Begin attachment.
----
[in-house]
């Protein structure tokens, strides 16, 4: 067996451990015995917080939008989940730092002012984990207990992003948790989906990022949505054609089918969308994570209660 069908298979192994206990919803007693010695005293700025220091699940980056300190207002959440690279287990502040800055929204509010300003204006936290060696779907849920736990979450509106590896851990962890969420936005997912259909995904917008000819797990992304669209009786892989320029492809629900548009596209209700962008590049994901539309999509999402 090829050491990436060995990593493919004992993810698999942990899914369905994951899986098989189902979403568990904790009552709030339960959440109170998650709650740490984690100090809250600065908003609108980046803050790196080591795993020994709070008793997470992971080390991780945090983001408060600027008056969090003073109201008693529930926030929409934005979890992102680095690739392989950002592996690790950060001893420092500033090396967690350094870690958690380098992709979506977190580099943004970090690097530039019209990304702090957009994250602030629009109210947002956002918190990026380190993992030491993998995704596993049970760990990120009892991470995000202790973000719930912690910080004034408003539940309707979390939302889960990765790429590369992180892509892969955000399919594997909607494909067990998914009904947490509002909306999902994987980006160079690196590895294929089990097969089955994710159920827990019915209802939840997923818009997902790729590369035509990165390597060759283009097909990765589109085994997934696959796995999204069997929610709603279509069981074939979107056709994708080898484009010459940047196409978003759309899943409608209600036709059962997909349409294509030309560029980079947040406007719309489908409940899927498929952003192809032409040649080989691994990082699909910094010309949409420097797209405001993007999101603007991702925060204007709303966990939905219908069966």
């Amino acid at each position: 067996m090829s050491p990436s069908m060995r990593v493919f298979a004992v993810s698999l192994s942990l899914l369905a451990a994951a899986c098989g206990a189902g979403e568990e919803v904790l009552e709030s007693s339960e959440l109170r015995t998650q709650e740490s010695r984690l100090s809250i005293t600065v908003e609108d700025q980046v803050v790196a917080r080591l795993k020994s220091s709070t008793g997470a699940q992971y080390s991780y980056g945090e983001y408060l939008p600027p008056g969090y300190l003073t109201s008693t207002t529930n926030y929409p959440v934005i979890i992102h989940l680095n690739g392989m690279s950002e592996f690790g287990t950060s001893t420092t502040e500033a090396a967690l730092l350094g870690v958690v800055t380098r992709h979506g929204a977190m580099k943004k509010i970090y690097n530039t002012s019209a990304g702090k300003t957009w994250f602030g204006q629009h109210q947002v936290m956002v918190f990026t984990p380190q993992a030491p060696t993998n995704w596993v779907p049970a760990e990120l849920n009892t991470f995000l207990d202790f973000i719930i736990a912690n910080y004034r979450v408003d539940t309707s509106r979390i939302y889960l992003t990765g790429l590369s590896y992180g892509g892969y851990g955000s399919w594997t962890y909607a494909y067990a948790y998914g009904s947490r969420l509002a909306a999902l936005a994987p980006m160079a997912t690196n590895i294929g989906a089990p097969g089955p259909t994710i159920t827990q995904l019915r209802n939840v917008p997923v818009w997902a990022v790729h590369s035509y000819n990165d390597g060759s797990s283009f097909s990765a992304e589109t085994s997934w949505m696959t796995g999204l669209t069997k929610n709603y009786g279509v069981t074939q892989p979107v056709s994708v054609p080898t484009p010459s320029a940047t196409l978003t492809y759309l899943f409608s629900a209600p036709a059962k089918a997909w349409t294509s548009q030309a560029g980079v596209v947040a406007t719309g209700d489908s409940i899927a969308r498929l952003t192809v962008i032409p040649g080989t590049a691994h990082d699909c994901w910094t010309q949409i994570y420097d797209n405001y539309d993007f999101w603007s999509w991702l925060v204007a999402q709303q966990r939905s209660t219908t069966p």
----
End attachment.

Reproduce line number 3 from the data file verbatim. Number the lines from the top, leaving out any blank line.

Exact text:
């Amino acid at each position: 067996m090829s050491p990436s069908m060995r990593v493919f298979a004992v993810s698999l192994s942990l899914l369905a451990a994951a899986c098989g206990a189902g979403e568990e919803v904790l009552e709030s007693s339960e959440l109170r015995t998650q709650e740490s010695r984690l100090s809250i005293t600065v908003e609108d700025q980046v803050v790196a917080r080591l795993k020994s220091s709070t008793g997470a699940q992971y080390s991780y980056g945090e983001y408060l939008p600027p008056g969090y300190l003073t109201s008693t207002t529930n926030y929409p959440v934005i979890i992102h989940l680095n690739g392989m690279s950002e592996f690790g287990t950060s001893t420092t502040e500033a090396a967690l730092l350094g870690v958690v800055t380098r992709h979506g929204a977190m580099k943004k509010i970090y690097n530039t002012s019209a990304g702090k300003t957009w994250f602030g204006q629009h109210q947002v936290m956002v918190f990026t984990p380190q993992a030491p060696t993998n995704w596993v779907p049970a760990e990120l849920n009892t991470f995000l207990d202790f973000i719930i736990a912690n910080y004034r979450v408003d539940t309707s509106r979390i939302y889960l992003t990765g790429l590369s590896y992180g892509g892969y851990g955000s399919w594997t962890y909607a494909y067990a948790y998914g009904s947490r969420l509002a909306a999902l936005a994987p980006m160079a997912t690196n590895i294929g989906a089990p097969g089955p259909t994710i159920t827990q995904l019915r209802n939840v917008p997923v818009w997902a990022v790729h590369s035509y000819n990165d390597g060759s797990s283009f097909s990765a992304e589109t085994s997934w949505m696959t796995g999204l669209t069997k929610n709603y009786g279509v069981t074939q892989p979107v056709s994708v054609p080898t484009p010459s320029a940047t196409l978003t492809y759309l899943f409608s629900a209600p036709a059962k089918a997909w349409t294509s548009q030309a560029g980079v596209v947040a406007t719309g209700d489908s409940i899927a969308r498929l952003t192809v962008i032409p040649g080989t590049a691994h990082d699909c994901w910094t010309q949409i994570y420097d797209n405001y539309d993007f999101w603007s999509w991702l925060v204007a999402q709303q966990r939905s209660t219908t069966p």